, called the Internet a "tidal wave" that "will wash over the computer industry and many others, drowning those who don't learn to swim in its waves."
But it was John Perry Barlow, former lyricist for the Grateful Dead turned Internet visionary and co-founder of the Electronic Frontier Foundation, who set the gold standard for sweaty-palmed exuberance back in 1995 when Harper's
magazine asked him to take part in a four-person discussion on the future of the Web. "With the development of the Internet . . . we are in the middle of the most transforming technological event since the capture of fire," he said. What's perhaps most telling is not so much that Barlow would make such a monumental claim, but that nobody on the panel cracked up laughing, or even disagreed. Such was the tenor of the times.
We've tempered our rhetoric in recent years, but only slightly. This year, the National Academy of Engineering released its list of the 20 greatest engineering accomplishments of the past 100 years. The Internet ranked 13th, but even that ranking seems laughably generous. For instance, it came in just ahead of imaging technologies like the X-ray, MRI and radar -- breakthroughs that have allowed us to look inside the human body without breaking the skin, to predict the weather, and to see things invisible to the human eye. Has the Internet achieved anything remotely comparable? Next on the list are household appliances. Try going back to doing the family's laundry by hand for one week, and then see if you'd gladly trade your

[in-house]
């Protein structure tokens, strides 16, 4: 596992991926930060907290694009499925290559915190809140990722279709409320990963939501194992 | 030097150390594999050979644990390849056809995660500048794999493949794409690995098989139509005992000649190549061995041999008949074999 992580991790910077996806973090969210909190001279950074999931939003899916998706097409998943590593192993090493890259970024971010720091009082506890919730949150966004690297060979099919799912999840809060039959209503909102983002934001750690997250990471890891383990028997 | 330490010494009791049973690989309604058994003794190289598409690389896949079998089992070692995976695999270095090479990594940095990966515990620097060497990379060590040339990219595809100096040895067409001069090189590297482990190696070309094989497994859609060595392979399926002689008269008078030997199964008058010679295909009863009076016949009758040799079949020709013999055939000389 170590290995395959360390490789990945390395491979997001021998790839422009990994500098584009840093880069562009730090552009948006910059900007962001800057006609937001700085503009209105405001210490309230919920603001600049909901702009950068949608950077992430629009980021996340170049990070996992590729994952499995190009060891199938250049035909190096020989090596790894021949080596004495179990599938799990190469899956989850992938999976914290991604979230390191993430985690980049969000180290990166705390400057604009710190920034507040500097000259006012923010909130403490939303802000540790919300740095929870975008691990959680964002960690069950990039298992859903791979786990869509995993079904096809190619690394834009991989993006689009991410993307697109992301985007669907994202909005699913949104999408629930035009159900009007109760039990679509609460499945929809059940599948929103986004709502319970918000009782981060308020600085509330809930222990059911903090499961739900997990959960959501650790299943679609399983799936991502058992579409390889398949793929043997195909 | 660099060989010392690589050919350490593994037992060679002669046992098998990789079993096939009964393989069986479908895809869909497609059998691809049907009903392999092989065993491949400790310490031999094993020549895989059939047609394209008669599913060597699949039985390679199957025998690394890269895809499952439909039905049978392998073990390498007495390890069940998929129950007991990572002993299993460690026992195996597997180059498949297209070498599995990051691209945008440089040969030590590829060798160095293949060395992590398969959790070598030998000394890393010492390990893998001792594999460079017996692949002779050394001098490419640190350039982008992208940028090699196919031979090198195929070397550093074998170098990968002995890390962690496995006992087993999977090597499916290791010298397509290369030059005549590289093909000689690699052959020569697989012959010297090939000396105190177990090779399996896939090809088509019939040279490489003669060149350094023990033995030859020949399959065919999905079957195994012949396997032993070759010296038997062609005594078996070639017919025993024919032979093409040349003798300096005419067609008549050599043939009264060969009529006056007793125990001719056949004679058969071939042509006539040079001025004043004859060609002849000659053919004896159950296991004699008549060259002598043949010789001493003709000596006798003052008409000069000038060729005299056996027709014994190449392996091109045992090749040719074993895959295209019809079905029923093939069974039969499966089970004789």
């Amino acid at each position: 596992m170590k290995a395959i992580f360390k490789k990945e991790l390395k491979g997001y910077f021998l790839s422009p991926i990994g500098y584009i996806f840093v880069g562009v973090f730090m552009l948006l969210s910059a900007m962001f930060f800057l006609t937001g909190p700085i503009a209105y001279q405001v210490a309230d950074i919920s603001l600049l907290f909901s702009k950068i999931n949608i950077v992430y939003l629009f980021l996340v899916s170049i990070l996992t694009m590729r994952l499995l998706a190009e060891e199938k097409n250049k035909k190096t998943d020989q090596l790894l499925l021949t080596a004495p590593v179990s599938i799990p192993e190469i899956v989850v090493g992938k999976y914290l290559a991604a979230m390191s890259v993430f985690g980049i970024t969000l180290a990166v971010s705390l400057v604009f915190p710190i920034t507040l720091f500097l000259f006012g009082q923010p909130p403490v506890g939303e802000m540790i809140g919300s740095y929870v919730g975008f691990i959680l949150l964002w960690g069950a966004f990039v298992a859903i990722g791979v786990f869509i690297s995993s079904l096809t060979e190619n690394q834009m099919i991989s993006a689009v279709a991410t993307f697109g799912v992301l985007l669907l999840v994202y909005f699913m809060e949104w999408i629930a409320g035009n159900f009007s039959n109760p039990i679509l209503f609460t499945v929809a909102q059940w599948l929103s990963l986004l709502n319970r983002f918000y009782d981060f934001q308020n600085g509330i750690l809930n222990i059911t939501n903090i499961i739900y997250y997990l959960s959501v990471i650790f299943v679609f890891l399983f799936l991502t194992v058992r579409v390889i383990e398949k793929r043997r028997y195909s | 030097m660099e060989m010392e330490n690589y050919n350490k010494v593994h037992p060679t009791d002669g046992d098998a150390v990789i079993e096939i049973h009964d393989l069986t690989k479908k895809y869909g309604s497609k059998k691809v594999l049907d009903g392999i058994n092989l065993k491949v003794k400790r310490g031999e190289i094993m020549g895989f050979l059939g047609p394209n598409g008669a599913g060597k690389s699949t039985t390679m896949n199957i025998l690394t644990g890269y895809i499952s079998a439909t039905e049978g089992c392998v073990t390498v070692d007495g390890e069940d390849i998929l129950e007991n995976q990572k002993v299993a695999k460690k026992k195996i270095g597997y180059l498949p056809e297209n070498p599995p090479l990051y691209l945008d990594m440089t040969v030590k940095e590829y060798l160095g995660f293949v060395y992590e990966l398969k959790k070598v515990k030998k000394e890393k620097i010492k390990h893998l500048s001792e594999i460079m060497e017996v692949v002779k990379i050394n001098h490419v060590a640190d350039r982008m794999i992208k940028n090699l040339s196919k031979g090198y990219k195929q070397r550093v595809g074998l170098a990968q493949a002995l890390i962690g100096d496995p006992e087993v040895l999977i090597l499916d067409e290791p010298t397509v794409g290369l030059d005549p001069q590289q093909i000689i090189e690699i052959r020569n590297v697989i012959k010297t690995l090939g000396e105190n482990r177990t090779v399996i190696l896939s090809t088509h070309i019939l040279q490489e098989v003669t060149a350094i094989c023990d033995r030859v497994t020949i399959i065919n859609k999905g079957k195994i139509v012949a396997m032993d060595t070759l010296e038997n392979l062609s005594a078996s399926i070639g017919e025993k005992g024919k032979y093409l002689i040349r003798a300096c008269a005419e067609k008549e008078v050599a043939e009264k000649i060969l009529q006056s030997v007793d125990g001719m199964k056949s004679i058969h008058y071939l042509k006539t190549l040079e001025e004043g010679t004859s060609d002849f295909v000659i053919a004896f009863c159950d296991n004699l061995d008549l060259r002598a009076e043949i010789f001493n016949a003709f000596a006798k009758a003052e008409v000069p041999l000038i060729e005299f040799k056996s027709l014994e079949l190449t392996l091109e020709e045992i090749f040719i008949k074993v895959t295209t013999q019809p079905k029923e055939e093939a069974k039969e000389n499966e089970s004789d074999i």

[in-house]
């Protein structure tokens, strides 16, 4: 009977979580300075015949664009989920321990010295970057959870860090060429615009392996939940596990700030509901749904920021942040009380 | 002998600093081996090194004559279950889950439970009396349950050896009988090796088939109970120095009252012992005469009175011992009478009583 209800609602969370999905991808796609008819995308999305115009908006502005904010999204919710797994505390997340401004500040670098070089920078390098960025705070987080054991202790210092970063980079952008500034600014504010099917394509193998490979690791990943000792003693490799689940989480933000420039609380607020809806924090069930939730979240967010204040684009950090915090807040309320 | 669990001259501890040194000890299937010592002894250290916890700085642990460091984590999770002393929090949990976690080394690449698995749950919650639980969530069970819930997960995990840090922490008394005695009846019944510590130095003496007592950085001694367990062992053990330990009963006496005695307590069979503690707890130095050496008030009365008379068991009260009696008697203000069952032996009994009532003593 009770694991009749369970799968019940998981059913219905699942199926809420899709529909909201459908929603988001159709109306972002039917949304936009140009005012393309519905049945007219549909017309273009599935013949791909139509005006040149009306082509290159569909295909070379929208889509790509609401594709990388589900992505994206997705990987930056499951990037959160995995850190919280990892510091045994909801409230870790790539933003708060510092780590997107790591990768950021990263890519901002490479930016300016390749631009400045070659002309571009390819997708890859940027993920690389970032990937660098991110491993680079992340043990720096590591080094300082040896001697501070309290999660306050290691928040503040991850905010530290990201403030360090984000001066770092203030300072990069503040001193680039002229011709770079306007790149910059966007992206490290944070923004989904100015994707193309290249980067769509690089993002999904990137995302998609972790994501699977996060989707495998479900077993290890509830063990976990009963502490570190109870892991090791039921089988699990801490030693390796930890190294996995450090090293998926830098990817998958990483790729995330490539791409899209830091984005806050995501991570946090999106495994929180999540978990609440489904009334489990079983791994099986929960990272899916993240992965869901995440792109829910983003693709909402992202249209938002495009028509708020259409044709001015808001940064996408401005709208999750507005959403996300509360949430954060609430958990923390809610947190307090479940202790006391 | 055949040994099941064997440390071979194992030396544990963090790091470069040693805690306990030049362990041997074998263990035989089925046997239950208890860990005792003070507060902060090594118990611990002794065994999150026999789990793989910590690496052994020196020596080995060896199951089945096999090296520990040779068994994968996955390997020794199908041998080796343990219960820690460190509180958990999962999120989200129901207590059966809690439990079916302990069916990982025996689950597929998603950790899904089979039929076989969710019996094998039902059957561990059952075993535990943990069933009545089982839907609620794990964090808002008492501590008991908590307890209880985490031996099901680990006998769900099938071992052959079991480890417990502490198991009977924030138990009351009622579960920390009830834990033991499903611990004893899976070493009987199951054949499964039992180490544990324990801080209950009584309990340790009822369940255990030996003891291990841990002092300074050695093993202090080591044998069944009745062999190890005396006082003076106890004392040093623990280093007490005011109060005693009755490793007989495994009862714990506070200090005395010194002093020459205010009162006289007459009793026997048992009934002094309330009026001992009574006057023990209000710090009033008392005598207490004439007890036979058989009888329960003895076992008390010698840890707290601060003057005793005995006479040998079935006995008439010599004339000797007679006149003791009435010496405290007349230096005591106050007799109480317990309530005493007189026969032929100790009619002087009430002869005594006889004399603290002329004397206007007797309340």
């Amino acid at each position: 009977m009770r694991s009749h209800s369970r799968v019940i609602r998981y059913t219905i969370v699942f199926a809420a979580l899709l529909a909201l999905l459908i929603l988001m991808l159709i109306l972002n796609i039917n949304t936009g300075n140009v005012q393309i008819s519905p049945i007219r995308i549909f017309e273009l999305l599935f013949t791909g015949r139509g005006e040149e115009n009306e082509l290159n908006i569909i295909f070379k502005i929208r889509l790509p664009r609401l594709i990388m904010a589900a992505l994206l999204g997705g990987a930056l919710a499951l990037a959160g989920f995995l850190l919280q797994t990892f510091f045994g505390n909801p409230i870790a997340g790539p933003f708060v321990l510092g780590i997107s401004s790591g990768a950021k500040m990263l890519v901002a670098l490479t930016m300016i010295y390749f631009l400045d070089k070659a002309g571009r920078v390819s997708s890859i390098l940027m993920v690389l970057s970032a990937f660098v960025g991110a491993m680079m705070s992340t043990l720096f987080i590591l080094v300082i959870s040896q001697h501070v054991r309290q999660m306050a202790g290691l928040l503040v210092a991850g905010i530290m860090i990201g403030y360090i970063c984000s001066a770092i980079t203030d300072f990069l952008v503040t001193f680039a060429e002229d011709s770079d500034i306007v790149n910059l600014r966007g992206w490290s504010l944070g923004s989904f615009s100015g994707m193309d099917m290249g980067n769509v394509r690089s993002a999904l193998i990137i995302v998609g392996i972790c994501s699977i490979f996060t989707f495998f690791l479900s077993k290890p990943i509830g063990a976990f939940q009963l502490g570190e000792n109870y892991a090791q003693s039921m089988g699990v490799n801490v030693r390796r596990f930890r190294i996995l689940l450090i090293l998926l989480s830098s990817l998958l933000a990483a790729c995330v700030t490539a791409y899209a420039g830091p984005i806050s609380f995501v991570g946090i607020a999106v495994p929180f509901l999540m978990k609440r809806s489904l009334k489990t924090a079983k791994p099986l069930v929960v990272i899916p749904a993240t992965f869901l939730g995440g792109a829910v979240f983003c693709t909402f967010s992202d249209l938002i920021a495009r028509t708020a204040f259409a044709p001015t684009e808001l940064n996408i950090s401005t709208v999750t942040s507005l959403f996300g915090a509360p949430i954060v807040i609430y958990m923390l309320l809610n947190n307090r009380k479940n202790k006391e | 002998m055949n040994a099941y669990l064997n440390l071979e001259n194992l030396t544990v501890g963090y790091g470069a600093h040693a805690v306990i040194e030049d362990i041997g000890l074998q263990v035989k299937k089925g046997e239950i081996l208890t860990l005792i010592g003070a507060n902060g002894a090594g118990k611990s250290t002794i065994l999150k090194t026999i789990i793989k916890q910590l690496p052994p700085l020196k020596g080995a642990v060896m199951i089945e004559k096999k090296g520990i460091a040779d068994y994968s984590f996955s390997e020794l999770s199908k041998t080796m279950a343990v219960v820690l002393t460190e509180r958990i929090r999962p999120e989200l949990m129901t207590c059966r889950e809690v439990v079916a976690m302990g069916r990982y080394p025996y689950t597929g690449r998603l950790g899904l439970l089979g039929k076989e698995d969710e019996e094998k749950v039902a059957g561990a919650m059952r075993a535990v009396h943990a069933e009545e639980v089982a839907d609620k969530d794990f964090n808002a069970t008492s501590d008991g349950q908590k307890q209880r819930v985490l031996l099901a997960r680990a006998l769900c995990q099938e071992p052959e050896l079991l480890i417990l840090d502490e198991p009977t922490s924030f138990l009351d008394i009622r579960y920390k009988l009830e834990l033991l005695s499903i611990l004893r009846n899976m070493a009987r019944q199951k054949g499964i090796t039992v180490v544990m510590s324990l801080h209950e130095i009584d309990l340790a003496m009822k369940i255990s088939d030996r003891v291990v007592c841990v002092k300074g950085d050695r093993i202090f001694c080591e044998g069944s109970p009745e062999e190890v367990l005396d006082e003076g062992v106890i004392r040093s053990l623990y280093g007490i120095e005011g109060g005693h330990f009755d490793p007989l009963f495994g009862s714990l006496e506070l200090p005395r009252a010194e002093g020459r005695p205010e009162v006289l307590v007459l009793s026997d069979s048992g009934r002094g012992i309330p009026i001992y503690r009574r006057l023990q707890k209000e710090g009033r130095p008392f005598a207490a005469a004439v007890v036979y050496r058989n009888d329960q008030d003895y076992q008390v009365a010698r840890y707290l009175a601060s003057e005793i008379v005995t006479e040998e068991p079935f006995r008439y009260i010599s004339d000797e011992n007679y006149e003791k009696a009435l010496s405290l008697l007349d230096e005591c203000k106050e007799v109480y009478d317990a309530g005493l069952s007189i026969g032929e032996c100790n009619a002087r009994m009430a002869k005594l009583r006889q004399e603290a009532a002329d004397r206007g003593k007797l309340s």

Internet connection to get your washing machine back.
Robert Gordon, an economics professor at Northwestern University, is one of the few who've consistently argued that the Internet is a useful tool, but not a revolutionary one. The trouble with the Net, he says, is that it has produced precious little that is really new. Just about everything that's accessible through the Web was available through other means before. Email is fine, for instance, but it pales next to the achievement of the telegraph, which shortened the time required to communicate over vast distances from weeks to minutes. The internal combustion engine, refrigeration, even air conditioning, had profound impacts on our lives, making the impossible practical. The Web does nothing of the sort. Emails replace faxes and phone calls. Online shopping replaces sales that used to be made through a catalogue. And for all but the most socially isolated, every hour spent trolling through chat rooms replaces an hour that might otherwise have been spent in real, live conversation.